Photo: Wikimedia Commons
The centre of the 2012 London Olympics actually used to be an industrial backwater.The Olympic Park — which contains the Olympic Village, the Olympic Stadium, and seven other venues — sits on a plot of land in East London that Reuters described as “a patch of polluted wasteland” as recently as 2005.
But now the Stratford area of London has been uplifted by a host of improvements.
In addition to the gleaming venues, transportation infrastructure, and shopping, the 500-acre area has been improved with:
- A new waterway. The River Lea has received a face lift after years of pollution. Invasive plant species were removed in favour of native wildlife.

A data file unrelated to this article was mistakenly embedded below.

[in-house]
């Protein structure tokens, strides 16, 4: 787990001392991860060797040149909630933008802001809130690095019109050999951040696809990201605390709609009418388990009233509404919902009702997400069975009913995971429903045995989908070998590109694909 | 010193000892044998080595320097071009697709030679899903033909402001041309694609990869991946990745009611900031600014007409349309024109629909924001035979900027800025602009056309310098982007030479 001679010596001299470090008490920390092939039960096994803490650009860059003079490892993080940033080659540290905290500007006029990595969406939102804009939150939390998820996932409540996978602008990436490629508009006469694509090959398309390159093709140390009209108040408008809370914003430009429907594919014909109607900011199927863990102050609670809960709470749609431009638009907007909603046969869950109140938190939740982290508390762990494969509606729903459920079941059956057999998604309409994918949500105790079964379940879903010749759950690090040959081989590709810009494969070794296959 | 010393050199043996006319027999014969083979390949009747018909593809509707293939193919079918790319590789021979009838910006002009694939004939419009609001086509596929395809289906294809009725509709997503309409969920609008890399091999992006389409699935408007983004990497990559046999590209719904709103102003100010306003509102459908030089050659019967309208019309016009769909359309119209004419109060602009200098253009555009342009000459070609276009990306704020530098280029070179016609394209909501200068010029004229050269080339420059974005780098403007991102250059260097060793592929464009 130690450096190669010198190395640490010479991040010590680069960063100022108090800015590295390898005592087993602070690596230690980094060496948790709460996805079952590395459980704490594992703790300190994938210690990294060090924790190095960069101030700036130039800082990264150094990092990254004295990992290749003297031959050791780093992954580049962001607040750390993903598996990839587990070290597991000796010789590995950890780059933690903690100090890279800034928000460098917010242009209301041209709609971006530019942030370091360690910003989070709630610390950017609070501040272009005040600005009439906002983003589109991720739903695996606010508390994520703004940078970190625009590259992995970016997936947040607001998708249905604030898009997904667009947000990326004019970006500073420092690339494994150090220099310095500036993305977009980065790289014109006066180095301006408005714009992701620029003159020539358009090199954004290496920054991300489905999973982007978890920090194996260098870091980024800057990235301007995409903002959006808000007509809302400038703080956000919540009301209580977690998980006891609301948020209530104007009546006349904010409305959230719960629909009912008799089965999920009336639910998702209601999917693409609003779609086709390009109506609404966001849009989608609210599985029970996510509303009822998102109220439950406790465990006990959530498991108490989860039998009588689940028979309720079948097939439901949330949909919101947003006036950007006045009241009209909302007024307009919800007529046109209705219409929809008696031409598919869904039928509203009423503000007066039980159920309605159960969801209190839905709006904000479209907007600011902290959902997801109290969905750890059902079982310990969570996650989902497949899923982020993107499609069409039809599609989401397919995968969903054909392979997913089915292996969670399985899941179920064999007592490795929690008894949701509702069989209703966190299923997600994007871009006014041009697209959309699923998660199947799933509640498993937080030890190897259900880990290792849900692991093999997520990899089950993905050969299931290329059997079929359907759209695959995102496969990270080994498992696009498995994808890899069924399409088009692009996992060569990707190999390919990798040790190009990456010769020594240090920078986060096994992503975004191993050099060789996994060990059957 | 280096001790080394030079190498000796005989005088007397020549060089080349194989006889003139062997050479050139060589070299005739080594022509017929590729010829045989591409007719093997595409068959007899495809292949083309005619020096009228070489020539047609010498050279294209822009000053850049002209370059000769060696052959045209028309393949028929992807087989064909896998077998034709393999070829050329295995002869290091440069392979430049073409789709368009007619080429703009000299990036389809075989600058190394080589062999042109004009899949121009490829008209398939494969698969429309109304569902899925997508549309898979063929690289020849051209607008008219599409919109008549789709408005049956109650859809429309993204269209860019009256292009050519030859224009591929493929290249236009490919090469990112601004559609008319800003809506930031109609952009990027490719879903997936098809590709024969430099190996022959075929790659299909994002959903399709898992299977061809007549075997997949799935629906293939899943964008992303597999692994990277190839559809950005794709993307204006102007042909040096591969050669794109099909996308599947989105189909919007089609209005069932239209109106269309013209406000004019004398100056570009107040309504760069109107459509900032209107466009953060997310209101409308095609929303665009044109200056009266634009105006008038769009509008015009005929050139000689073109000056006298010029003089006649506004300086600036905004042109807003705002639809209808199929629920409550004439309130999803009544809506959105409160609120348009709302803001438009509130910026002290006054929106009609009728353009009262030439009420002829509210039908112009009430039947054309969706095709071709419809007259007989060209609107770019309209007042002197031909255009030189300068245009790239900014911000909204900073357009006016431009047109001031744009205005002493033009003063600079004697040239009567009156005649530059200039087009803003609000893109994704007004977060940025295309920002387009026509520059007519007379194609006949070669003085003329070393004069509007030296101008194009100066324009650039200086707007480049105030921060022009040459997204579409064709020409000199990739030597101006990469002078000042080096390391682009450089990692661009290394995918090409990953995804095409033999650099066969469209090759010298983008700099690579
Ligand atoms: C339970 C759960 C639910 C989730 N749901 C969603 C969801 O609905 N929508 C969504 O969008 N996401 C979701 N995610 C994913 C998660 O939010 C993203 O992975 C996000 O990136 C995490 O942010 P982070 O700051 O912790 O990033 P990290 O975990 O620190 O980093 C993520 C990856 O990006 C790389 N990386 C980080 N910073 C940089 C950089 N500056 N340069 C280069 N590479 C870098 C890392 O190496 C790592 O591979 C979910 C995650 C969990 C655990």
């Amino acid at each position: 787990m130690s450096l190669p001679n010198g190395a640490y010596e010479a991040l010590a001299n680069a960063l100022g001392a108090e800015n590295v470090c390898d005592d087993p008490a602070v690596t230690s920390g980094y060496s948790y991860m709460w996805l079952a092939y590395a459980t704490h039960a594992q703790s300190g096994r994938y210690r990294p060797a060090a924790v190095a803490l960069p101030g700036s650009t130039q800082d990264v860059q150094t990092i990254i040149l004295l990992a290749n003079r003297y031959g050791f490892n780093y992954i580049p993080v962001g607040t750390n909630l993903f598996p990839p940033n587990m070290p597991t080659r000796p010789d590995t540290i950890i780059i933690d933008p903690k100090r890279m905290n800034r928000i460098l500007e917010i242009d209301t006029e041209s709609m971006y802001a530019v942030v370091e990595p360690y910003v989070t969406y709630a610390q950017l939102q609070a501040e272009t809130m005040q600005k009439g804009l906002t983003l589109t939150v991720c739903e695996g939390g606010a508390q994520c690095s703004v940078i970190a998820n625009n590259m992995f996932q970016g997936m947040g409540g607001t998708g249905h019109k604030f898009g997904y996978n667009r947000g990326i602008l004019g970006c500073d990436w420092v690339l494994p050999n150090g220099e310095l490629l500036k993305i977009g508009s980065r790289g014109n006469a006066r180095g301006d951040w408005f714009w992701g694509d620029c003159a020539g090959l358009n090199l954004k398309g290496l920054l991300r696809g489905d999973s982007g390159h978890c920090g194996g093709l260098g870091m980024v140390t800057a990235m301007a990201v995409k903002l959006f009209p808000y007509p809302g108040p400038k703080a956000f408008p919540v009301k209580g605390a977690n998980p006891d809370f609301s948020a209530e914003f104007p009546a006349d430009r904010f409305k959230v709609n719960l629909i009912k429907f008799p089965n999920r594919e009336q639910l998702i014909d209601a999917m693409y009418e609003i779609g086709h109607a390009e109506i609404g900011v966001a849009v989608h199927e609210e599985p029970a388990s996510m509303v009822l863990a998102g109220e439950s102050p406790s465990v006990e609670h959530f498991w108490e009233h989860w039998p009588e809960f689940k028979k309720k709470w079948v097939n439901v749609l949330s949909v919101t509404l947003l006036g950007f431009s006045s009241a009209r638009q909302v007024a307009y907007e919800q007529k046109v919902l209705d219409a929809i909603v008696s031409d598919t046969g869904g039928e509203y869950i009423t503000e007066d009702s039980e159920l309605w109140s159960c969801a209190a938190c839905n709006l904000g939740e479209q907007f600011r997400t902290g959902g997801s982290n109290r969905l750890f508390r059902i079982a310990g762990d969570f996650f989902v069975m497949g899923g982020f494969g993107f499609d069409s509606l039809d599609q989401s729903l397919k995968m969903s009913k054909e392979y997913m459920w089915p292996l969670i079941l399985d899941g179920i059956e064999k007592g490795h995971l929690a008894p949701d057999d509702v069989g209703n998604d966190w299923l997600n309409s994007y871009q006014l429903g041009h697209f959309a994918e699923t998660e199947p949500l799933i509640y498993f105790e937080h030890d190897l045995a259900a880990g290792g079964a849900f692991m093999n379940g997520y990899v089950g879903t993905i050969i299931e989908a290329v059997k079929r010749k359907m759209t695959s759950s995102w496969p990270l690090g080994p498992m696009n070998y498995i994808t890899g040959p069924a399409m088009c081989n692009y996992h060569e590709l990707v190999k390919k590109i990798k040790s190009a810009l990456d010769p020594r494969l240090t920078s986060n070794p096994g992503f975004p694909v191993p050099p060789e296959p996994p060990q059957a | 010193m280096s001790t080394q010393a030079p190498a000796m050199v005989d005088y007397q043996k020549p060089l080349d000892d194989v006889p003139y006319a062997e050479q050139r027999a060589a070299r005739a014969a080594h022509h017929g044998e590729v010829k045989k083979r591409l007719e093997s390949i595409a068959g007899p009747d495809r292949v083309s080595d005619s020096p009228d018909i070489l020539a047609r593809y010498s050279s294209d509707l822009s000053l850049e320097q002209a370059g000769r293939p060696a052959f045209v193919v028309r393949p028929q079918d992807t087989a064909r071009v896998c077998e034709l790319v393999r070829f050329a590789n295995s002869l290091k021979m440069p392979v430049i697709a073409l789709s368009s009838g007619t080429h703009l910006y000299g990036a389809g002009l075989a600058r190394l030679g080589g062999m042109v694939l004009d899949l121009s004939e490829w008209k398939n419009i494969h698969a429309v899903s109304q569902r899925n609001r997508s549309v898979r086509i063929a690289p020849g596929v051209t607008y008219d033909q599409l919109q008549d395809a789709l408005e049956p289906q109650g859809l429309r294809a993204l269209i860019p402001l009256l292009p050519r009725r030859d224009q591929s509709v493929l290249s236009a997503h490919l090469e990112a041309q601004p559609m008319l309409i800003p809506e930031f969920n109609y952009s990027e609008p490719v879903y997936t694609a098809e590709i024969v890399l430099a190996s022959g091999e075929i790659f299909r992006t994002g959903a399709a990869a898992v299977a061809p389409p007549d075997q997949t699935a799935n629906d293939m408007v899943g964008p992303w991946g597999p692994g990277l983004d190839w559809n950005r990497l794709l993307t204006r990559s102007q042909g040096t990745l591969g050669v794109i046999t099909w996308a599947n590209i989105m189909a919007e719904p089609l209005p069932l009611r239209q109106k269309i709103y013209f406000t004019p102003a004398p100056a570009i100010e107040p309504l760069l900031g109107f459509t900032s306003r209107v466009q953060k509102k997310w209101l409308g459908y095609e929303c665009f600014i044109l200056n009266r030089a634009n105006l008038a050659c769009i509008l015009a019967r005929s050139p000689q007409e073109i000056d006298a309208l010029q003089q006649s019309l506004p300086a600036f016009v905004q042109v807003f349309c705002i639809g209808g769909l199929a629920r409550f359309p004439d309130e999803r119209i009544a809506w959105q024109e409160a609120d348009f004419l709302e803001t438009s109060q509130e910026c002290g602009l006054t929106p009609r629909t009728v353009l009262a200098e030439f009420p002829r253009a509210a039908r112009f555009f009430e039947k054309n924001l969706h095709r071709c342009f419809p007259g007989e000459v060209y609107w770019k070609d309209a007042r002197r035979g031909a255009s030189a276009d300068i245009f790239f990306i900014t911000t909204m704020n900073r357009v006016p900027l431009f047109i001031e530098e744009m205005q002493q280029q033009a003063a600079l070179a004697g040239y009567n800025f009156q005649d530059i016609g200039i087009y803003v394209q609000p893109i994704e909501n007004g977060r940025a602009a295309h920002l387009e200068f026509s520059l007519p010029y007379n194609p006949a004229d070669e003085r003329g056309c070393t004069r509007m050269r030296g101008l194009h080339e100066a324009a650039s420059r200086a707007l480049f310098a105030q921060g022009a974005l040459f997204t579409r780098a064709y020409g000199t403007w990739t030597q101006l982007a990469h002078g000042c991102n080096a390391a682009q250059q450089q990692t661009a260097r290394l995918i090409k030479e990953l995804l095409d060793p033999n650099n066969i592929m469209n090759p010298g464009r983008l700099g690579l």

- New ground itself. The contaminated soil was entirely replaced with manufactured soil.
- Massive green spaces. 300,000 wetland plants, 4,000 and 130,000 plants and bulbs make it the country’s largest urban park
- New bridges made of gabion walls
- A low-carbon energy facility that can power 10,000 homes
Sustainability ambassador Tim Smit was slightly hyperbolic in his praise for the revival, saying, “What you see is a real symbol of hope for some of the crappest places in the world.”
After the games, the area will become a part of the East London tech city. In addition, there are plans to turn the Olympic village into residential housing units once the festivities are over.
Even if those things don’t end up happening, the Games have already changed East London for the better.
We pulled a few photos from before and after the revitalization to give you an idea of how far the place has come.
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